The large scope was only used for intubation after the smaller scope had been safely passed first and had an internal diameter for the largest Souttar tube measuring externally 16 mm. However, the usual size of tube barrel measured 12 mm external diameter, 10 mm internal diameter and 70 mm in length with a collar 2 mm wider and 10 mm in length.
MEDICAL RESEARCH COUNCIL UK TRIAL
The Medical Research Council UK trial Cancer Therapy Committee set up a Working Party on oesophageal cancer with the author as Chairman in 1982 (109). The first four years (1982-6) were spent in collecting data from the surgeons performing 2,000 oesophagogastrectomies each year (both general and thoracic surgeons). 1,000 of these were done for the 4,000 cases of oesophageal cancer (25 %) and 1,000 for the 12,000 gastric adenocarcinoma cancer (7 %). It was decided to concentrate on the definitely proven squamous cell cancer of the oesophagus in which it was known that radiotherapy was potentially useful (98). Equally important was that pre-treatment staging should be limited to Stage I and II (25 % of the total) as operable and resectable tumours. The decision had been made in 1986 to start a Phase III prospective randomised trial to compare the effects of surgery versus radiotherapy with the results measured by 1YSR, 2YSR and 5 YSR. Protocols were written and the trial started in January 1987. 30 centres had promised 100 cases/year for four years. But only 31 patients were entered by 16 centres in the first 18 months and the trial was stopped in June 1988. Did it fail? Possibly yes, because it stopped and we shall never know which is the best treatment.
No it did not fail. Disappointed at having to stop the trial upon which so many people had spent so much time and energy, I met a wise expert on clinical trials who asked me what the PURPOSE of any trial was, forgetting the statistical results, for which he was a real expert. His answer was that the main purpose of a trial was to alter the climate of opinion about treatment, get people to question their present actions and change them. The failure, or the stopping of the trial, therefore did not indicate that everybody had changed to surgery, but precisely the opposite. The threshold for advising surgery increased because more pre-treatment staging was done and alternative therapies, including radiotherapy and chemotherapywere used. It was also realised that in a system like the NHS, where surgeons are not paid for doing operations, it was sensible to refer oesophageal cancer to expert specialists. So the trial was actually a success because all the preliminary data collection discussions and dissemination of knowledge had changed the climate of opinion without the planned trial ever being completed.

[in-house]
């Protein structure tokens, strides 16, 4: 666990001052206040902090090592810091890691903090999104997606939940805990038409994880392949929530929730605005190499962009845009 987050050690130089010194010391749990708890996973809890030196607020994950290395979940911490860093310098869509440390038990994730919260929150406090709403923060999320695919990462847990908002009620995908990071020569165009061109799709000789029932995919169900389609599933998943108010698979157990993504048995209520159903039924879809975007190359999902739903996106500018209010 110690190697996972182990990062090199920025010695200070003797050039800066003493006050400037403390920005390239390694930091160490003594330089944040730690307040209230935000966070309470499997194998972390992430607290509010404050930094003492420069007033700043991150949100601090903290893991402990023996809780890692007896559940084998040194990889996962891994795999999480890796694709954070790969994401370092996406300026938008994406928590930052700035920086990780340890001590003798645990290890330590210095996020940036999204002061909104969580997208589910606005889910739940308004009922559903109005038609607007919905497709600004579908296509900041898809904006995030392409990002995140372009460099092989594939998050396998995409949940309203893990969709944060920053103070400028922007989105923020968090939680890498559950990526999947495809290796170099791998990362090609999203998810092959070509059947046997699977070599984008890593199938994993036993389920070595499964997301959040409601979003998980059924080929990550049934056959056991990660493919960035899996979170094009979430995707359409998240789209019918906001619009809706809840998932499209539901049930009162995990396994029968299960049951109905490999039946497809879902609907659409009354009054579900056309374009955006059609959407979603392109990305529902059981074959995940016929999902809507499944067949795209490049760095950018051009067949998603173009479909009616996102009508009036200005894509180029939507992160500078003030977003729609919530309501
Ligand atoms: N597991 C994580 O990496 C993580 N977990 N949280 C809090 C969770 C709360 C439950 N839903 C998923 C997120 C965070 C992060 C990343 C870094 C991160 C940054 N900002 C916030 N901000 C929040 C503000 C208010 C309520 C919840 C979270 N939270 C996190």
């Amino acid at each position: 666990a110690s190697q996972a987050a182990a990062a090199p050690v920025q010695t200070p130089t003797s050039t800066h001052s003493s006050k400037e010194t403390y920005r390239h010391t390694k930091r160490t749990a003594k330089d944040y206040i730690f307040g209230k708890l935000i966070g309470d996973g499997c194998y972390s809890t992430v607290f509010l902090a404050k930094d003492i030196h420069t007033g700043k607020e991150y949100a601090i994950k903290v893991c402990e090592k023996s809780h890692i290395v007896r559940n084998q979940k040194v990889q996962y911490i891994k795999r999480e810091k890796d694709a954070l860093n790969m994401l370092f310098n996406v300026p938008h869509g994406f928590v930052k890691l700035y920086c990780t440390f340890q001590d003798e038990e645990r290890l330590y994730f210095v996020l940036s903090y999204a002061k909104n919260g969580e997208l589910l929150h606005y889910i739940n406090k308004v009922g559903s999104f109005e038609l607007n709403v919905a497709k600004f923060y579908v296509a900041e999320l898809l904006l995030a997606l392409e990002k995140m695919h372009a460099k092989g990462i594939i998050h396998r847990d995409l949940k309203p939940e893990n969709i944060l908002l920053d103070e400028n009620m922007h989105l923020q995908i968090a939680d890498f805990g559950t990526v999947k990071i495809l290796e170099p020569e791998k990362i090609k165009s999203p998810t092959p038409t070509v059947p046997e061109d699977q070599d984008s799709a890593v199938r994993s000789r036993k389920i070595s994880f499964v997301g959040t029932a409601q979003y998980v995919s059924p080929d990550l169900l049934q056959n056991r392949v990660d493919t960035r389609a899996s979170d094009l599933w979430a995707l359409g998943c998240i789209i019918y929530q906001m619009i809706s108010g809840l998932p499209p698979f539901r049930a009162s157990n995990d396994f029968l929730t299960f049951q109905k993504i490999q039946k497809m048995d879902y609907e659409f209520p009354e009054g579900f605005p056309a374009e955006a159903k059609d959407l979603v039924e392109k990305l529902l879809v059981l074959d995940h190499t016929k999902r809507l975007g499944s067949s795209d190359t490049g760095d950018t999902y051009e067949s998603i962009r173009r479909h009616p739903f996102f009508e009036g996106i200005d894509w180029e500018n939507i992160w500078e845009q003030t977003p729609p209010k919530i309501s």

PRESENT STATE OF PLAY
In 1993 I was asked to write a chapter entitled “Surgical treatment of carcinoma of the Esophagus” (124). This contains not only a description of the standard optimum oesophago-gastrectomy operative procedure but a summary of staging, classification, TNM staging, preoperative assessment and results. In retrospect it summaries the progress made by oesophageal surgeons in the previous 25 years, 1968-93, including works by the author and many other thoracic and general surgeons. The operation description is unique in that it states the main complications and what can be done surgically to minimise them, but never completely avoid them. The operative mortality had decreased from 35 % in a local study (80), 30 % in a literature study (62) to a recommended best 10 % in 1980 which in turn has lead to the aim of between 1 and 5 % nowadays. It can never be zero in a large series because the operation is a dangerous procedure.
The author has always as a general surgeon (74) tried to work closely with thoracic surgeons and is of the opinion that general surgeons must always have a thoracic surgical training to be called oesophageal surgeons. Ideally they should also be physicians, epidemiologists, accountants, pathologists and engineers like Souttar and Chevalier Jackson. There is now a danger in the 21st Century that gastroenterologists, radiotherapists and chemotherapists are taking over oesophageal cancer care. They are not uniquely trained in wide enough expertise for this role, so this wave of control will and must change to a more general doctor who can look after the whole patient with all his complex problems associated with a very serious pathological condition.
74. General surgical workload in England and Wales.(PDF)
Allen-Mersh T G, Earlam R J
Brit Med J 287:1115-8 (1983) PMID 6414594